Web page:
For a video which includes a good walk through of the first of the acquaponics (fish + leafy greens) farming operations (walk-through starts at 3m49):
       A Work in Progress...
      When I visited the foundations for the German Anaerobic Digester, similar to the ones installed as part of the Toronto Green Bin program back in 2004, were being actively excavated with installation and commissioning due for mid-2013.
      Eissenman Anaerobic Digester similar to the one being installed at The Plant
      The combined heat and power unit was installed, and the space for the chillers being actively prepared.  The tea brewery was in operation.  One of the bakery tenant's ovens was finished and awaiting final inspection and the 2nd aquaponic operation, a commercial tenant, was also just ramping up.  Mushroom production was underway and much evidence of other works in process! During the tour, which was led by John, he estimated that the space would be fully occupied by tenants within 3 years.
       So What...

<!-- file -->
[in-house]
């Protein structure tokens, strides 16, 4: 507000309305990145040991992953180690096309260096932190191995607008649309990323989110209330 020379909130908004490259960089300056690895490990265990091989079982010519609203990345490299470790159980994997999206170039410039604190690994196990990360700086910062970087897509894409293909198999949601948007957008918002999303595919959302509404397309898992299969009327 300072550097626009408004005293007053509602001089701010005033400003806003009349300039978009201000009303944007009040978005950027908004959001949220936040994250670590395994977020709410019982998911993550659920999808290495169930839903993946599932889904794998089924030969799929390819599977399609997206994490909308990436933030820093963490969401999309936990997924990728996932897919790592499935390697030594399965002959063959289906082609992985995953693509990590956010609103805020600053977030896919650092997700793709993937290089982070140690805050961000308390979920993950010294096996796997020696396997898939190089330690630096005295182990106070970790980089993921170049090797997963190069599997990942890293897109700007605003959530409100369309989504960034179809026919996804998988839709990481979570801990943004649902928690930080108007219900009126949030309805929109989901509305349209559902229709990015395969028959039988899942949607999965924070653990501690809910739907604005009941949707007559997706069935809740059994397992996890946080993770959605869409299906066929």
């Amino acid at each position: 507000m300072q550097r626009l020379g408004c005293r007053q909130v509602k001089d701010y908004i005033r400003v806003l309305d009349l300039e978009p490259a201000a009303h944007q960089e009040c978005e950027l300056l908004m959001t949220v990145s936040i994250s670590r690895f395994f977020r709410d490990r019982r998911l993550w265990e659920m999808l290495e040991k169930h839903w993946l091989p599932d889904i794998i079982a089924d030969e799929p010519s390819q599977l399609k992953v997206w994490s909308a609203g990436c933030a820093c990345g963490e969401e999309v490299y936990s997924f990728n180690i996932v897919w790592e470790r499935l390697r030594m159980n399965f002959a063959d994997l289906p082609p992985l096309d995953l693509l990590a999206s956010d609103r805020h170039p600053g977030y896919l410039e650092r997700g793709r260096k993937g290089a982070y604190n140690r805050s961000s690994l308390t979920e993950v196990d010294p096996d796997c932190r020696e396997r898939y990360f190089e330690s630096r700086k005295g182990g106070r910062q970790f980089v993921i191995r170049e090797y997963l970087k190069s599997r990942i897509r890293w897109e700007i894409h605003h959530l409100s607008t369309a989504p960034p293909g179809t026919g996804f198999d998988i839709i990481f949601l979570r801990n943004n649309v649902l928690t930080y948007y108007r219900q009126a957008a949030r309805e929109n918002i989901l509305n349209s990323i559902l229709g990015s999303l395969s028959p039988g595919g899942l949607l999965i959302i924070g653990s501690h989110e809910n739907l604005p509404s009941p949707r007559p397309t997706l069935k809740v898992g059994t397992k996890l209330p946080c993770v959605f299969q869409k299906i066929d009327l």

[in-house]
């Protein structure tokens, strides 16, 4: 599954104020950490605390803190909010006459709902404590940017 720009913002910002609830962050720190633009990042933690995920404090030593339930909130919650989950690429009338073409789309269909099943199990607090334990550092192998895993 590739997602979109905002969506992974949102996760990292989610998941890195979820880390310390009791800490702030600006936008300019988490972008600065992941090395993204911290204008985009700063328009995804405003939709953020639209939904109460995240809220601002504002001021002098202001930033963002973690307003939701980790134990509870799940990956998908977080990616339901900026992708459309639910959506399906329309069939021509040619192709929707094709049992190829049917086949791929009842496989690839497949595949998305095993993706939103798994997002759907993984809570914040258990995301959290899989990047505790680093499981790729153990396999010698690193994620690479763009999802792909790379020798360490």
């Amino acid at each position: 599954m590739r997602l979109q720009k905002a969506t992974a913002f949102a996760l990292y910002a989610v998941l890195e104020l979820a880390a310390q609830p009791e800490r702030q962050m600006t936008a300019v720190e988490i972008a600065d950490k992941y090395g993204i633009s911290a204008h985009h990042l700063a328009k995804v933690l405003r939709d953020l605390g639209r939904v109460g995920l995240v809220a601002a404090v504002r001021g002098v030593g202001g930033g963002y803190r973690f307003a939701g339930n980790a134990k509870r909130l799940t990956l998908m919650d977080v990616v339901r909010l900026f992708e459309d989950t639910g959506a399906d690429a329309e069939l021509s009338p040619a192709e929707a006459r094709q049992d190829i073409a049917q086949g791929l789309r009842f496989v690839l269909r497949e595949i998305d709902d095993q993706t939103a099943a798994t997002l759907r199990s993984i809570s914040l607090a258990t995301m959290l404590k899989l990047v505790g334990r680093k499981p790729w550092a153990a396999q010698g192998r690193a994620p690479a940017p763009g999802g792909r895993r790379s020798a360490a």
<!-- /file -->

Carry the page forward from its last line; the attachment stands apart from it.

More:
This is a wonderful example of the new art and science of strongly sustainable business model design!  It recognizes equally the need to simultaneously generate and integrate economic, social and environmental benefits while minimizing "costs" in all three dimensions.  At the same time it recognizes the context for all this activity and understands the necessary relationships between and with contexts for this business model.  Yes, it is more complex than traditional profit-first business models; but it is also far less risky in the short, medium and long term.  It recognizes the fundamental limits and needs of the environmental and a broad range of stakeholders - not just stockholders.  It will be effective at generating desirable outcomes for all.  Further by re-purposing waste as raw materials its operating costs for energy and raw materials will be lower, offering efficiencies higher than existing businesses in the same industries. BTW this is John Edel's second venture into strongly sustainable business: the first the highly successful Chicago Sustainable Manufacturing Center (CSMC).   The CSMC project, over 5 years, took a former manufacturing plant which had become a biker den and returned it to a profitable collaborative centre for small scale manufacturing! (John talks about it at the start of the video above). The continuing success of the CSMC bodes well for The Plant. From what I can tell this is a ground-breaking and unique project in North America - one that paves the way for many more.  Kudos to John and everyone else involved... may the Plant become a huge success and prove out its commercial, social and environmental viability...